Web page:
India: Study reports appalling living conditions of migrant garment workers, brands respond
The paper Unfree and Unfair gives evidence of appalling living conditions and restricted freedom of movement of young migrant garment workers in the Indian city of Bangalore. An increasing number of young migrant women workers are staying in factory-owned hostels with poor living conditions while their movement is severely restricted. The wages of the workers do not add up to a decent living wage. The hostels are run by garment factories in Bangalore that produce for leading multinational brands like C&A, H&M, Tommy Hilfiger, Inditex and GAP.
(The press release & the paper have been updated considering statement issued by Gap Inc folllowing miscommunication between Gap & authors of the report.)
All components of this story
Unfree & Unfair - Poor Living Conditions and Restricted Freedom of Movement of Young Migrant Garment Workers in Bangalore
Author: India Committee of the Netherlands
...[T]he conditions under which...young migrant women work are appalling, sometimes even amounting to modern day slavery. Wages in the industry largely meet the official minimum wage standard, but are too low to add up to a decent living wage. Migrant women are often housed in hostels run by their companies and guarded by male security personnel at night. Their movement is severely restricted and they are herded to the factory and back to the hostel as a daily routine....Young workers hint at abuse but refuse to speak directly about it for fear of repercussions.
Author: Gap Inc
We wanted to clarify that prior to the release of the report we did not receive any communication from the ICN regarding the report draft. Hence, it seems that there has been some miscommunication that Gap Inc. was mentioned in the report as not having responded or having taken any serious action on the issues highlighted. We have taken the report findings seriously and making all efforts to address the issues highlighted. Apart from our efforts with individual vendors, we are working closely with ETI and other brands to contribute to an industry-wide multi-stakeholder approach to effectively address these issues to be able to find long-term sustainable solutions.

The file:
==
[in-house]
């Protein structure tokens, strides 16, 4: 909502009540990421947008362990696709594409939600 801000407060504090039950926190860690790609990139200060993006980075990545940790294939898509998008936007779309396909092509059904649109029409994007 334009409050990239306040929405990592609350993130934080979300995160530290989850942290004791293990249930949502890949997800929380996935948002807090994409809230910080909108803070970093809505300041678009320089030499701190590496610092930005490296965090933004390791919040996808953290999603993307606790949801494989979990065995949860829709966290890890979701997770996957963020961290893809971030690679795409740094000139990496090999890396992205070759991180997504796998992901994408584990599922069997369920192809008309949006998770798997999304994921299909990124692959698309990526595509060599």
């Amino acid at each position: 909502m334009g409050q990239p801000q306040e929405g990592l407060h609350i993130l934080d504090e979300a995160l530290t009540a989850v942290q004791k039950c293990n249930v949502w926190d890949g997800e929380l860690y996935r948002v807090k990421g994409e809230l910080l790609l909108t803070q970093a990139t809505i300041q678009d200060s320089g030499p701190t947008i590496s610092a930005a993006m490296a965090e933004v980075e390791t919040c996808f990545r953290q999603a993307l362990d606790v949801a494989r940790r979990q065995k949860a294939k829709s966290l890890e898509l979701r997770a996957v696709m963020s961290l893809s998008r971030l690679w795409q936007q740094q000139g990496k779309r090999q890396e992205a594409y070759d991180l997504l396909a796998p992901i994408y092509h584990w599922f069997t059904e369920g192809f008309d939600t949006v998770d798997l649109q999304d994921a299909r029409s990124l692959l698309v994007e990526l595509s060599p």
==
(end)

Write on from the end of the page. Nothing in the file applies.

- Related stories: India: Study reports appalling living conditions of migrant garment workers, brands respond
- This is a response from the following companies: Gap
Author: Marc Bain, Quartz
According to a new report by labor rights NGO India Committee of the Netherlands, conditions inside factory “hostels” can be terrible, involving forced confinement and constant surveillance...Among the worst of the findings in the report was that some Bengaluru factories kept women (the majority of garment workers) in hostels monitored by male security guards and severely restricted their movements. Most were allowed to leave for only two hours a week, usually on Sunday to buy groceries and other items, and only after registering with a guard. The rest of the time, women were expected to travel only to and from work, and guards recorded when they arrived at and left the hostels.
Author: India Committee of the Netherlands
‘Unfree and Unfair’ - young migrant garment workers in Bangalore, India - C&A, H&M, Inditex ('Zara'), GAP and PVH ('Tommy Hilfiger') declare to take serious action
Unfree and Unfair explains the conditions for migrant workers in four garment factories – K Mohan, Texport Industries, Arvind and Shahi Exports – located in Bangalore, the major hub for the garment industry in South India. Arvind Ltd. Exports produces garments for H&M and Shahi Exports is a long term supplier for C&A. The research is based on a mix of desk research and interviews with 110 workers, additional discussions with workers from other factories and interviews with members of the Garment Labour Union (GLU) in Bangalore...C&A, H&M and Inditex announced to work together...[&individually]...toward a coordinated and collaborative approach to improve the living conditions of the migrant garment workers. PVH...explained that they asked the named suppliers to report back to them on their individual circumstances and that they were developing guidelines that are intended to address the issues raised in the paper...Due to miscommunication, the response of GAP was received after publication of the...paper. GAP extensively replied and stated that apart from efforts with individual vendors, they also closely work with ETI and other brands to contribute to an industry-wide multi-stakeholder forum comprising of industry, brands, local unions and other civil society organisations to effectively address the issue in Bengaluru and to find long-term sustainable solutions.